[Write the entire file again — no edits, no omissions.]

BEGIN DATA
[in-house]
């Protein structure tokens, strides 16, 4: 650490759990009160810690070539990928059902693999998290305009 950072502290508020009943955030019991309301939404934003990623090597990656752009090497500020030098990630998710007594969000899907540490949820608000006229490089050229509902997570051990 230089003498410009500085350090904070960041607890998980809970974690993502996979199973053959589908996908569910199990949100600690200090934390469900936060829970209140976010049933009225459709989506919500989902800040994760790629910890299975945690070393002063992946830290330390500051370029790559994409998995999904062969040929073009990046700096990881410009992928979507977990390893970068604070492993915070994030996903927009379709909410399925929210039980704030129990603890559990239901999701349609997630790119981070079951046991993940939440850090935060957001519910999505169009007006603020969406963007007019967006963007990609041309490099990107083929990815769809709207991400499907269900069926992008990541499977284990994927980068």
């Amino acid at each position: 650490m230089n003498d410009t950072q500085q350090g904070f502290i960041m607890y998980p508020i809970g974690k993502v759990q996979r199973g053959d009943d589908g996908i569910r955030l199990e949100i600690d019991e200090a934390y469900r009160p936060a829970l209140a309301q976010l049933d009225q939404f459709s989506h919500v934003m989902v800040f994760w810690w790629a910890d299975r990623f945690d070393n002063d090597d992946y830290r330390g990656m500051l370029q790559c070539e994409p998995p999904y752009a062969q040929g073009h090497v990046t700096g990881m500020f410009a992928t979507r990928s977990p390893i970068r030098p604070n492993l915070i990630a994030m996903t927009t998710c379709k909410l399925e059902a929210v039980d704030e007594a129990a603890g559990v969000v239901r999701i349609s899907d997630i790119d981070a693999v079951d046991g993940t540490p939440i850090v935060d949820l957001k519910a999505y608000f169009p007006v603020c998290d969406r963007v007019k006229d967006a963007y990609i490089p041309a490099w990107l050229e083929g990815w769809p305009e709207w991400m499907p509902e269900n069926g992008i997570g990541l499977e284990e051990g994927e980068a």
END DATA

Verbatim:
[in-house]
């Protein structure tokens, strides 16, 4: 650490759990009160810690070539990928059902693999998290305009 950072502290508020009943955030019991309301939404934003990623090597990656752009090497500020030098990630998710007594969000899907540490949820608000006229490089050229509902997570051990 230089003498410009500085350090904070960041607890998980809970974690993502996979199973053959589908996908569910199990949100600690200090934390469900936060829970209140976010049933009225459709989506919500989902800040994760790629910890299975945690070393002063992946830290330390500051370029790559994409998995999904062969040929073009990046700096990881410009992928979507977990390893970068604070492993915070994030996903927009379709909410399925929210039980704030129990603890559990239901999701349609997630790119981070079951046991993940939440850090935060957001519910999505169009007006603020969406963007007019967006963007990609041309490099990107083929990815769809709207991400499907269900069926992008990541499977284990994927980068």
């Amino acid at each position: 650490m230089n003498d410009t950072q500085q350090g904070f502290i960041m607890y998980p508020i809970g974690k993502v759990q996979r199973g053959d009943d589908g996908i569910r955030l199990e949100i600690d019991e200090a934390y469900r009160p936060a829970l209140a309301q976010l049933d009225q939404f459709s989506h919500v934003m989902v800040f994760w810690w790629a910890d299975r990623f945690d070393n002063d090597d992946y830290r330390g990656m500051l370029q790559c070539e994409p998995p999904y752009a062969q040929g073009h090497v990046t700096g990881m500020f410009a992928t979507r990928s977990p390893i970068r030098p604070n492993l915070i990630a994030m996903t927009t998710c379709k909410l399925e059902a929210v039980d704030e007594a129990a603890g559990v969000v239901r999701i349609s899907d997630i790119d981070a693999v079951d046991g993940t540490p939440i850090v935060d949820l957001k519910a999505y608000f169009p007006v603020c998290d969406r963007v007019k006229d967006a963007y990609i490089p041309a490099w990107l050229e083929g990815w769809p305009e709207w991400m499907p509902e269900n069926g992008i997570g990541l499977e284990e051990g994927e980068a």